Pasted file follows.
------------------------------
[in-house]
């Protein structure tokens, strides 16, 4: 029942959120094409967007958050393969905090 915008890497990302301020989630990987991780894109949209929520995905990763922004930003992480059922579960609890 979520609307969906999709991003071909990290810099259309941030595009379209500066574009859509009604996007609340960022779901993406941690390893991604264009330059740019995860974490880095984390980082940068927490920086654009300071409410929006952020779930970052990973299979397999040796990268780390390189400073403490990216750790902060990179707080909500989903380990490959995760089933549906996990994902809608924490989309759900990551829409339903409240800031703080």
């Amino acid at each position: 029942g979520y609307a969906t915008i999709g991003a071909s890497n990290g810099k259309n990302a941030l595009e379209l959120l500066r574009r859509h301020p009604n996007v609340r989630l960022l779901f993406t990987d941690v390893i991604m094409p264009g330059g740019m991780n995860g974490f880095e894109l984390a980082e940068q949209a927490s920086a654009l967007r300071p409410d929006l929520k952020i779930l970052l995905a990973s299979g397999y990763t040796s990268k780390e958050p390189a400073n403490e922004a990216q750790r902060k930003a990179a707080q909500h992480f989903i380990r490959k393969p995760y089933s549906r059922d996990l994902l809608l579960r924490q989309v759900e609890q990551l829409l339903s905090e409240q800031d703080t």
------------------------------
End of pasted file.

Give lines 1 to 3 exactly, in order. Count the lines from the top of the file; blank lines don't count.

[in-house]
């Protein structure tokens, strides 16, 4: 029942959120094409967007958050393969905090 915008890497990302301020989630990987991780894109949209929520995905990763922004930003992480059922579960609890 979520609307969906999709991003071909990290810099259309941030595009379209500066574009859509009604996007609340960022779901993406941690390893991604264009330059740019995860974490880095984390980082940068927490920086654009300071409410929006952020779930970052990973299979397999040796990268780390390189400073403490990216750790902060990179707080909500989903380990490959995760089933549906996990994902809608924490989309759900990551829409339903409240800031703080």
């Amino acid at each position: 029942g979520y609307a969906t915008i999709g991003a071909s890497n990290g810099k259309n990302a941030l595009e379209l959120l500066r574009r859509h301020p009604n996007v609340r989630l960022l779901f993406t990987d941690v390893i991604m094409p264009g330059g740019m991780n995860g974490f880095e894109l984390a980082e940068q949209a927490s920086a654009l967007r300071p409410d929006l929520k952020i779930l970052l995905a990973s299979g397999y990763t040796s990268k780390e958050p390189a400073n403490e922004a990216q750790r902060k930003a990179a707080q909500h992480f989903i380990r490959k393969p995760y089933s549906r059922d996990l994902l809608l579960r924490q989309v759900e609890q990551l829409l339903s905090e409240q800031d703080t």